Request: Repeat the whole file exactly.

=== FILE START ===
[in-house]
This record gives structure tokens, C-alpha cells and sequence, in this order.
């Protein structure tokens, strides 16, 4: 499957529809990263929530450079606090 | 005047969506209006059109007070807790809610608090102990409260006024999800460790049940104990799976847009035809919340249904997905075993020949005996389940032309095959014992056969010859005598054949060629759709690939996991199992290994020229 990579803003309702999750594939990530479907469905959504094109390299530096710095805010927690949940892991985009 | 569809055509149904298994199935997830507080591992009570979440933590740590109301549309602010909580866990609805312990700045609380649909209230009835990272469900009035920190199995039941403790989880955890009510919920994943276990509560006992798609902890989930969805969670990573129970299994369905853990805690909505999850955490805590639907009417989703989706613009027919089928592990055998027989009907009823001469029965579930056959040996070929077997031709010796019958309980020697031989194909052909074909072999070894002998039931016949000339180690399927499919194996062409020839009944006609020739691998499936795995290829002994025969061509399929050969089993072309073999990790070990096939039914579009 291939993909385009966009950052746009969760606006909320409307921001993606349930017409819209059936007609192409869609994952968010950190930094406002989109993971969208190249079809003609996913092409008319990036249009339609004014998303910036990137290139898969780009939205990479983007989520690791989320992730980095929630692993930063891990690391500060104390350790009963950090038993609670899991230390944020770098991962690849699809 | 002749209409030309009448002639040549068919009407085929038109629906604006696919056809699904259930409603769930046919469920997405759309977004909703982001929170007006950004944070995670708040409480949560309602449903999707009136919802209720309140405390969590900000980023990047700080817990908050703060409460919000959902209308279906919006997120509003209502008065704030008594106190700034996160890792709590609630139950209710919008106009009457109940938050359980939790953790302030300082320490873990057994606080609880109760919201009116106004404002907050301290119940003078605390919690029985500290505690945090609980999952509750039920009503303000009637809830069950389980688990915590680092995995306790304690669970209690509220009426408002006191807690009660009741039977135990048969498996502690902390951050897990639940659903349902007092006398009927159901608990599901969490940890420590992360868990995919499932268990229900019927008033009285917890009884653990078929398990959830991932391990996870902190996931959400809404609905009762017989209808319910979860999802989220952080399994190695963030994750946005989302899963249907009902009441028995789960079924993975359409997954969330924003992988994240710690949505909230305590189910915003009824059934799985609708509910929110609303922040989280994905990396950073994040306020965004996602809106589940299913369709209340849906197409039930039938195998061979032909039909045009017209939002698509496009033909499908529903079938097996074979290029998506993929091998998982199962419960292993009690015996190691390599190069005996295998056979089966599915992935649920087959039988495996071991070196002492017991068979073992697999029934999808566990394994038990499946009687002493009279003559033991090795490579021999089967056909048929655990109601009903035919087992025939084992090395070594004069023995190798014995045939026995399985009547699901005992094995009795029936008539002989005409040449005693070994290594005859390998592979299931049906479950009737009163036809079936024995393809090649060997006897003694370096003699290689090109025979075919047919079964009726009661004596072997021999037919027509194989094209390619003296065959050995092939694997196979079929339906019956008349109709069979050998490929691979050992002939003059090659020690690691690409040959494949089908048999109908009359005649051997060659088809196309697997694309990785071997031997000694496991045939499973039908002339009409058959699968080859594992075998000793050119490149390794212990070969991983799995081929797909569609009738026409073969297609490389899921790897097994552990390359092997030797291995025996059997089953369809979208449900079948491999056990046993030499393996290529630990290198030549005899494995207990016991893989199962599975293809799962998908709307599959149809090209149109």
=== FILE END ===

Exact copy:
[in-house]
This record gives structure tokens, C-alpha cells and sequence, in this order.
């Protein structure tokens, strides 16, 4: 499957529809990263929530450079606090 | 005047969506209006059109007070807790809610608090102990409260006024999800460790049940104990799976847009035809919340249904997905075993020949005996389940032309095959014992056969010859005598054949060629759709690939996991199992290994020229 990579803003309702999750594939990530479907469905959504094109390299530096710095805010927690949940892991985009 | 569809055509149904298994199935997830507080591992009570979440933590740590109301549309602010909580866990609805312990700045609380649909209230009835990272469900009035920190199995039941403790989880955890009510919920994943276990509560006992798609902890989930969805969670990573129970299994369905853990805690909505999850955490805590639907009417989703989706613009027919089928592990055998027989009907009823001469029965579930056959040996070929077997031709010796019958309980020697031989194909052909074909072999070894002998039931016949000339180690399927499919194996062409020839009944006609020739691998499936795995290829002994025969061509399929050969089993072309073999990790070990096939039914579009 291939993909385009966009950052746009969760606006909320409307921001993606349930017409819209059936007609192409869609994952968010950190930094406002989109993971969208190249079809003609996913092409008319990036249009339609004014998303910036990137290139898969780009939205990479983007989520690791989320992730980095929630692993930063891990690391500060104390350790009963950090038993609670899991230390944020770098991962690849699809 | 002749209409030309009448002639040549068919009407085929038109629906604006696919056809699904259930409603769930046919469920997405759309977004909703982001929170007006950004944070995670708040409480949560309602449903999707009136919802209720309140405390969590900000980023990047700080817990908050703060409460919000959902209308279906919006997120509003209502008065704030008594106190700034996160890792709590609630139950209710919008106009009457109940938050359980939790953790302030300082320490873990057994606080609880109760919201009116106004404002907050301290119940003078605390919690029985500290505690945090609980999952509750039920009503303000009637809830069950389980688990915590680092995995306790304690669970209690509220009426408002006191807690009660009741039977135990048969498996502690902390951050897990639940659903349902007092006398009927159901608990599901969490940890420590992360868990995919499932268990229900019927008033009285917890009884653990078929398990959830991932391990996870902190996931959400809404609905009762017989209808319910979860999802989220952080399994190695963030994750946005989302899963249907009902009441028995789960079924993975359409997954969330924003992988994240710690949505909230305590189910915003009824059934799985609708509910929110609303922040989280994905990396950073994040306020965004996602809106589940299913369709209340849906197409039930039938195998061979032909039909045009017209939002698509496009033909499908529903079938097996074979290029998506993929091998998982199962419960292993009690015996190691390599190069005996295998056979089966599915992935649920087959039988495996071991070196002492017991068979073992697999029934999808566990394994038990499946009687002493009279003559033991090795490579021999089967056909048929655990109601009903035919087992025939084992090395070594004069023995190798014995045939026995399985009547699901005992094995009795029936008539002989005409040449005693070994290594005859390998592979299931049906479950009737009163036809079936024995393809090649060997006897003694370096003699290689090109025979075919047919079964009726009661004596072997021999037919027509194989094209390619003296065959050995092939694997196979079929339906019956008349109709069979050998490929691979050992002939003059090659020690690691690409040959494949089908048999109908009359005649051997060659088809196309697997694309990785071997031997000694496991045939499973039908002339009409058959699968080859594992075998000793050119490149390794212990070969991983799995081929797909569609009738026409073969297609490389899921790897097994552990390359092997030797291995025996059997089953369809979208449900079948491999056990046993030499393996290529630990290198030549005899494995207990016991893989199962599975293809799962998908709307599959149809090209149109």